Tuesday, Nov. 1
K. Richard Young of the McKay School of Education will speak at 11:05 a.m. in the Marriott Center for a campus devotional. It will be broadcast on the KBYU networks. Rebroadcast information is available at www.byubroadcasting.org.
Wednesday, Nov. 2
Blair Van Dyke, Lone Peak seminary principal and part-time instructor at Brigham Young University, will present a Global Awareness Lecture titled “From Constantinople to Jerusalem: A History of the Latter-day Saints in the Near East” at noon in 238 Herald R. Clark Building.
Thursday, Nov. 3
David Nelson of the Marriage, Family and Human Development Department will speak Thursday, Nov. 3, at noon in 1063G Joseph Fielding Smith Building as part of the BYU Women’s Studies Colloquium. He will discuss relational aggression in children.
Ronen Sen, Indian ambassador to the United States, will present an Area Focus Lecture, “India-U.S. Relations,” at 11 a.m. in 250 Spencer W. Kimball Tower.
Ruth Stern, professor of health promotion and Equity Gauge initiative coordinator at the University of the Western Cape, will present an Area Focus Lecture titled “Research to Action—The Experience of Cape Town Equity Gauge” at 3 p.m. in 238 Herald R. Clark Building.
Sunday, Nov. 6
President Thomas S. Monson will speak at 6 p.m. in the Marriott Center for a Church Educational System fireside. It will be broadcast live on BYU-Television, BYU-Radio and online. Rebroadcast information is available at www.byubroadcasting.org.
Tuesday, Nov. 8
Carri Jenkins of University Communications will speak Tuesday, Nov. 8, at 11:05 a.m. in the Marriott Center for a campus devotional. It will be broadcast on the KBYU networks. Rebroadcast information is available at www.byubroadcasting.org.
Wednesday, Nov. 9
Kassahun Ayele, Ethiopian ambassador to the United States, will present a Global Awareness Lecture titled “Ethiopia-U.S. Relations” at noon in 238 Herald R. Clark Building.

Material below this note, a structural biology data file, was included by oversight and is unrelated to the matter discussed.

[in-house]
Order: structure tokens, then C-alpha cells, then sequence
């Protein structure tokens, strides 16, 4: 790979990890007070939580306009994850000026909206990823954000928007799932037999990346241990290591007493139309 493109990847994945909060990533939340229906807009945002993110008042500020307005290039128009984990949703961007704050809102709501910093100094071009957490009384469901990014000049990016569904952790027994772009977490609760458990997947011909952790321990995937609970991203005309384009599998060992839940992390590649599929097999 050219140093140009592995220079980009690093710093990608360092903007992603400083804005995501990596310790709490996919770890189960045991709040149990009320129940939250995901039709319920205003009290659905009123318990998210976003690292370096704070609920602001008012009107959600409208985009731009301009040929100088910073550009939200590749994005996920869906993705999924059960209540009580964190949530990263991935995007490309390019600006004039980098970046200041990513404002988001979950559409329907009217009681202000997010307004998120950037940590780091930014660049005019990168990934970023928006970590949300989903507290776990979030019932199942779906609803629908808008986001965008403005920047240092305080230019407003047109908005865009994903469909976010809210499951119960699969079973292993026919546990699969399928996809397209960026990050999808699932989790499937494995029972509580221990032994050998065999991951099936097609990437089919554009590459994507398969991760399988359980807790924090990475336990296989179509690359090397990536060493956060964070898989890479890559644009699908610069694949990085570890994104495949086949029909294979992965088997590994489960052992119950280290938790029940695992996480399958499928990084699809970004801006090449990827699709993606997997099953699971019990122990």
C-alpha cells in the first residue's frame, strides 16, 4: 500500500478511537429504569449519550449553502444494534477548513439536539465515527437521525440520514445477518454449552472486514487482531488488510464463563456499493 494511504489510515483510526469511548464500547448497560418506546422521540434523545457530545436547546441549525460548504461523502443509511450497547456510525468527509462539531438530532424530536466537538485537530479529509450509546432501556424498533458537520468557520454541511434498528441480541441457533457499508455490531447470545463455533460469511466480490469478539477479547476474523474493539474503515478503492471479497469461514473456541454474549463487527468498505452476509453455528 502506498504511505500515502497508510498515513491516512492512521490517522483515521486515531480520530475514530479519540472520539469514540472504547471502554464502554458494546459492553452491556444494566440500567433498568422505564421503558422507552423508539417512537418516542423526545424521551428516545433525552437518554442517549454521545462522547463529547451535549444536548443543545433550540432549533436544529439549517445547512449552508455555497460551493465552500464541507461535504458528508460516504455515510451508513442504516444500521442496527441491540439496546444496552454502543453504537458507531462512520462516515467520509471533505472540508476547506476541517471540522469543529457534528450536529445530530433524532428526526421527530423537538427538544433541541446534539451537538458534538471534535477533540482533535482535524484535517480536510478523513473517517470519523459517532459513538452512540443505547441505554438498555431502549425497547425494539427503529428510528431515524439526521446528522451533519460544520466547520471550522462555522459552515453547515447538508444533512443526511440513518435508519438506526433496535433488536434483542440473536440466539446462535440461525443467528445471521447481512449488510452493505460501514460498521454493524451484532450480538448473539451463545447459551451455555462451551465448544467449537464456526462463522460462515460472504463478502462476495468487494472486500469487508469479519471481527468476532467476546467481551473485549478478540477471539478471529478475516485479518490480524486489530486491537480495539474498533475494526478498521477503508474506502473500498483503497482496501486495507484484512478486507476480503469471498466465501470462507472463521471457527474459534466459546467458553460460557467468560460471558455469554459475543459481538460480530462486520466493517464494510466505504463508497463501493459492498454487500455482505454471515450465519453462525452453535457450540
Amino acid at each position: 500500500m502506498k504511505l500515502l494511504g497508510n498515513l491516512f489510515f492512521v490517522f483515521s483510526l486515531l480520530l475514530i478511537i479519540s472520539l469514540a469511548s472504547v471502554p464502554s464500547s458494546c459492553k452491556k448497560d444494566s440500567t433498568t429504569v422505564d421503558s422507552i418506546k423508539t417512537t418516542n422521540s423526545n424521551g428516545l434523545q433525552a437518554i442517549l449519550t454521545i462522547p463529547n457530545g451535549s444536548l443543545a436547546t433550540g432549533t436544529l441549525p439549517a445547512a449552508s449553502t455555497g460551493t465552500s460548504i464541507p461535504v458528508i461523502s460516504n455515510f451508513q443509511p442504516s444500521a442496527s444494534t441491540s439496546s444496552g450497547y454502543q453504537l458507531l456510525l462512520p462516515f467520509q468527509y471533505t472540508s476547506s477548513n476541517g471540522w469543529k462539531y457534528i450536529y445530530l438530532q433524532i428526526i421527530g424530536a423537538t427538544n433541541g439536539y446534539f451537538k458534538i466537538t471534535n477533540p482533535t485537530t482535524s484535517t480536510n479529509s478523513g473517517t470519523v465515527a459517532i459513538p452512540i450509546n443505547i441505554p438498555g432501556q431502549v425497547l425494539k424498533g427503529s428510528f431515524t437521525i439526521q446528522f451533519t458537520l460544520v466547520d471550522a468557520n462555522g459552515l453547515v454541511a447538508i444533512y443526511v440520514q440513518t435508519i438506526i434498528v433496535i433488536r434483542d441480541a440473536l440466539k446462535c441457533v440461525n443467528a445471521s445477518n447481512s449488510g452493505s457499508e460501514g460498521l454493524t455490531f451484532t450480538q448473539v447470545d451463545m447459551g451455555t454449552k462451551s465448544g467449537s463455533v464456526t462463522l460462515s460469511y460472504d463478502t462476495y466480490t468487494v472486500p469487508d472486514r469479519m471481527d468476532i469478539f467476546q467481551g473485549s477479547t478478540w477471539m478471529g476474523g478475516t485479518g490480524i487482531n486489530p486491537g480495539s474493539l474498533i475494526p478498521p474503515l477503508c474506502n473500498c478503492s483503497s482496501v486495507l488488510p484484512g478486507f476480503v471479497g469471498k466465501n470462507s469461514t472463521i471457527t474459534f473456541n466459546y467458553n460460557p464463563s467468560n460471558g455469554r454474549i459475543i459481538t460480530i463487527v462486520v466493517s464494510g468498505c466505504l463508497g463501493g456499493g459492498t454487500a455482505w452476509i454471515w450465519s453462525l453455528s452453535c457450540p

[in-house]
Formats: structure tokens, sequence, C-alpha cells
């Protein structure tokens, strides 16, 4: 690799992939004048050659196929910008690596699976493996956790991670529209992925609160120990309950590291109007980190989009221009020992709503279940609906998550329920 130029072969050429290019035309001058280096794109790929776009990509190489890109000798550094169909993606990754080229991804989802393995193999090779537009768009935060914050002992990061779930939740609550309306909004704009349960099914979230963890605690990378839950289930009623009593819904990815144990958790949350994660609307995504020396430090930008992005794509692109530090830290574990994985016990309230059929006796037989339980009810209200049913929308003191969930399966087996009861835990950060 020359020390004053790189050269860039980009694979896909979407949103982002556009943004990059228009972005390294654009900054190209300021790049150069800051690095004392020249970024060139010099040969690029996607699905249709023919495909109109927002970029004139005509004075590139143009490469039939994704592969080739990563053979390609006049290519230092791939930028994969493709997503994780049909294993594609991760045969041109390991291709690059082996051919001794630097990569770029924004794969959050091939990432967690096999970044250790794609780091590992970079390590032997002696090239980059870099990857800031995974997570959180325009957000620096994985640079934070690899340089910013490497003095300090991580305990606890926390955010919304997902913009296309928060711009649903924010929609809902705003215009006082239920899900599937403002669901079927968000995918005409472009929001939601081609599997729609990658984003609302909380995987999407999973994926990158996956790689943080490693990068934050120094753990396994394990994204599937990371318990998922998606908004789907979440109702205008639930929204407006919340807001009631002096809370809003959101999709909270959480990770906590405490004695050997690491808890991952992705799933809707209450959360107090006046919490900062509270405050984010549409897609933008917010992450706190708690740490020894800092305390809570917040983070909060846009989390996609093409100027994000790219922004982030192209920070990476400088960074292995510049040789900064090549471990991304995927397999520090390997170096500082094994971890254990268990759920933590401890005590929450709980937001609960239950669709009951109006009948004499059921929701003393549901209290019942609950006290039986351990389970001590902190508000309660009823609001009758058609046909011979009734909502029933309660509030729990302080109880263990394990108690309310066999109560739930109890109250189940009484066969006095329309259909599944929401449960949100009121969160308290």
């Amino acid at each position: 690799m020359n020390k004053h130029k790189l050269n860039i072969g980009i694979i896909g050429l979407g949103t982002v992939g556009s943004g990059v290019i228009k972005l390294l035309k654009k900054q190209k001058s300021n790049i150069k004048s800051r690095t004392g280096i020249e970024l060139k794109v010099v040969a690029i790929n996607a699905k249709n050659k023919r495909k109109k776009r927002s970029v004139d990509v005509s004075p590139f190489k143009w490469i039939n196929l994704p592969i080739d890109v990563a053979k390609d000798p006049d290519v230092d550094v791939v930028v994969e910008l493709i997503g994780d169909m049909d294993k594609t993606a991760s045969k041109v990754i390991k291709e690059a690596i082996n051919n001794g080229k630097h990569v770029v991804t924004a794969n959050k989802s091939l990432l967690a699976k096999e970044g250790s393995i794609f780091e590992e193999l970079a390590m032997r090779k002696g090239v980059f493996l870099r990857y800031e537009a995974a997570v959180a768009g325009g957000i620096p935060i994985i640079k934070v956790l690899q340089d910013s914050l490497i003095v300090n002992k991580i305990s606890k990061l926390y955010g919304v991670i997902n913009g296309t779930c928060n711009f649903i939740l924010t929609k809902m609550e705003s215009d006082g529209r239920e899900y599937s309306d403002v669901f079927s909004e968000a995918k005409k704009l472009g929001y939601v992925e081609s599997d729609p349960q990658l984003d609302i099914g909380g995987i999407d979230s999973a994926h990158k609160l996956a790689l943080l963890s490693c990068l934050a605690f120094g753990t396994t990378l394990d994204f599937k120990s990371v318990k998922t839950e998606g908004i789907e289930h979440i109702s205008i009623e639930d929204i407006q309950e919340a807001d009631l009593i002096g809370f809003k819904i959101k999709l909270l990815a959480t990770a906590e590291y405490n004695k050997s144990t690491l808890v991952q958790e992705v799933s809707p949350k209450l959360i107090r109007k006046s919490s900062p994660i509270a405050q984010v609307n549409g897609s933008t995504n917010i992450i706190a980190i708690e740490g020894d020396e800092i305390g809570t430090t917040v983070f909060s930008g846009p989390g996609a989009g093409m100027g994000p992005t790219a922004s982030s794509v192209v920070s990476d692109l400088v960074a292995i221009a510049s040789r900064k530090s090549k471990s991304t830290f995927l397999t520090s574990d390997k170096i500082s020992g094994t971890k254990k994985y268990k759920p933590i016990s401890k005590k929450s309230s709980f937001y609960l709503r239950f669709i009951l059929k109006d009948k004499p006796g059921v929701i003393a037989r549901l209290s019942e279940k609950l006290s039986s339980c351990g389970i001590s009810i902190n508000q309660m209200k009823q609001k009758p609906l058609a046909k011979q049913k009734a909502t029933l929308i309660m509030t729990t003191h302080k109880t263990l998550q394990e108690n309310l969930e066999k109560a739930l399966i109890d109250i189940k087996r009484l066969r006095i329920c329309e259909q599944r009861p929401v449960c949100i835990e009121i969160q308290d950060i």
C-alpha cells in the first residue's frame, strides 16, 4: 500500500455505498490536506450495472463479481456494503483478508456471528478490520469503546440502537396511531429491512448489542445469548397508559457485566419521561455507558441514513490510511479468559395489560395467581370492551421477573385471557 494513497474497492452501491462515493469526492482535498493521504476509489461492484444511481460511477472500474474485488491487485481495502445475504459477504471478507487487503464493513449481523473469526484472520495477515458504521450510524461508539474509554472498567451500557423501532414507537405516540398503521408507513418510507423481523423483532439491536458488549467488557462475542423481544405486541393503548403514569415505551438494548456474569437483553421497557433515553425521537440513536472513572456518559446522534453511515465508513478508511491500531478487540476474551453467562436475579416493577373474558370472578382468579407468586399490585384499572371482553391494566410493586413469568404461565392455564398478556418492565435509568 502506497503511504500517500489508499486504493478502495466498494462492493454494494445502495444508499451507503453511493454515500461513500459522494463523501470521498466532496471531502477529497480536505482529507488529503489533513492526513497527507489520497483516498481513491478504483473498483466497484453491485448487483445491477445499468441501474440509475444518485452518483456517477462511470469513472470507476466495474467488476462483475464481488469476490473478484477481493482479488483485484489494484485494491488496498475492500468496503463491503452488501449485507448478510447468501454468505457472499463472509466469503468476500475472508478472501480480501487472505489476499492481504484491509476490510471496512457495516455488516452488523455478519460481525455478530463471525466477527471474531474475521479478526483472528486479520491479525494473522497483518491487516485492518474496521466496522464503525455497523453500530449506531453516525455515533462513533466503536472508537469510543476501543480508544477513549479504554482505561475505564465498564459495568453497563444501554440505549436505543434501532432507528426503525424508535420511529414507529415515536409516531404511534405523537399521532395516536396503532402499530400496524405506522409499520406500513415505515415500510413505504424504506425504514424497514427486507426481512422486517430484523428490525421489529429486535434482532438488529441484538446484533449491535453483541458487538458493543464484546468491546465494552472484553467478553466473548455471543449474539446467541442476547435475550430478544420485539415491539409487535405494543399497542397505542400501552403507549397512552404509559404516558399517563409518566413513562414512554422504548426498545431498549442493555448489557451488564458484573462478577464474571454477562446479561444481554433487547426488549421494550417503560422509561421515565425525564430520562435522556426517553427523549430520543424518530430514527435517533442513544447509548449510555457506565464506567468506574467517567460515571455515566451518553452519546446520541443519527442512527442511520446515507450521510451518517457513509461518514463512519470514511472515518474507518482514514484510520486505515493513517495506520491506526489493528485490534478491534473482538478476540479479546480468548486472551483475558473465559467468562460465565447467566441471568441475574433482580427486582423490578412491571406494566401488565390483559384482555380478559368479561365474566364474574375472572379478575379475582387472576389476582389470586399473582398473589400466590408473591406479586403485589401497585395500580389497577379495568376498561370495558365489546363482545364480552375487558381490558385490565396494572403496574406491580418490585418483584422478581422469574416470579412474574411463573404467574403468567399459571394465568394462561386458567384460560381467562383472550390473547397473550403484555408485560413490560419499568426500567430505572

Thursday, Nov. 10
The film “Jeanette Rankin” will be shown at noon in 1063G Joseph Fielding Smith Building as part of a Women’s Studies Film Series.
Jenny Pulsipher, professor of history, will lecture on “Useful Myths: The Meaning of Thanksgiving in American History” at 5 p.m. in the Harold B. Lee Library Auditorium.
For more information about the American Studies Lecture Series, please contact Jenny Chiu at email@example.com.
Monday, Nov. 14
BYU International Services and the Kennedy Center will host a celebration of international cultures and peoples during International Education Week Monday, Nov. 14, through Friday, Nov. 18. For more information, visit http://kennedy.byu.edu/events/IEW.
Tuesday, Nov. 15
Elder Robert D. Hales will speak at 11:05 a.m. in the Marriott Center for a campus devotional. It will be broadcast on the KBYU networks. Rebroadcast information is available at www.byubroadcasting.org.
“From the Masses to the Masses,” a one-hour documentary screening will be shown at 3 p.m. in 238 Herald R. Clark Building. The film will be followed by a question and answer period with the producer and director. For more information, visit http://kennedy.byu.edu/events/IEW.
Wednesday, Nov. 16
Ross Terrill, associate in research for the Fairbank Center for East Asian Research at Harvard University, will present a lecture on the International Education Week Book of the Semester “What Does China Want?” at noon in the Joseph Smith Building Auditorium.
Thursday, Nov. 17
Eric Dusteler of the History Department will speak at noon in 1063G Joseph Fielding Smith Building as part of the BYU Women’s Studies Colloquium. He will discuss “Gender and Boundaries in the Early Modern Mediterranean.”
Photo and Essay Contest winners will be recognized at the International Education Week Awards Reception at 11 a.m. in 238 Herald R. Clark Building.
Tuesday, Nov. 29
Terryl Givens of the University of Richmond will speak at 11:05 a.m. in the Marriott Center for a campus forum. It will be broadcast on the KBYU networks. Rebroadcast information is available at www.byubroadcasting.org.
Wednesday, Nov. 30
Yvette Donosso Diaz, executive director of Community and the Arts in the Utah Governor’s Office, will present a Global Awareness Lecture titled “Utah's Growing Ethnic Diversity: Challenges and Opportunities” at noon in 238 Herald R. Clark Building.
Complimentary tours of the BYU campus are available weekdays from 8 a.m. to 4 p.m. at the BYU Visitors Center. For more information, call (801) 422-4678.
An English reading lecture series will take place every Friday at noon in the Harold B. Lee Library Auditorium during the fall semester. All are invited to attend, especially English major students and those interested in writing, poetry and prose. For more information, contact the Humanities Librarian, Robert Means, at (801) 422-6117 or visit the Library’s website www.library.byu.edu.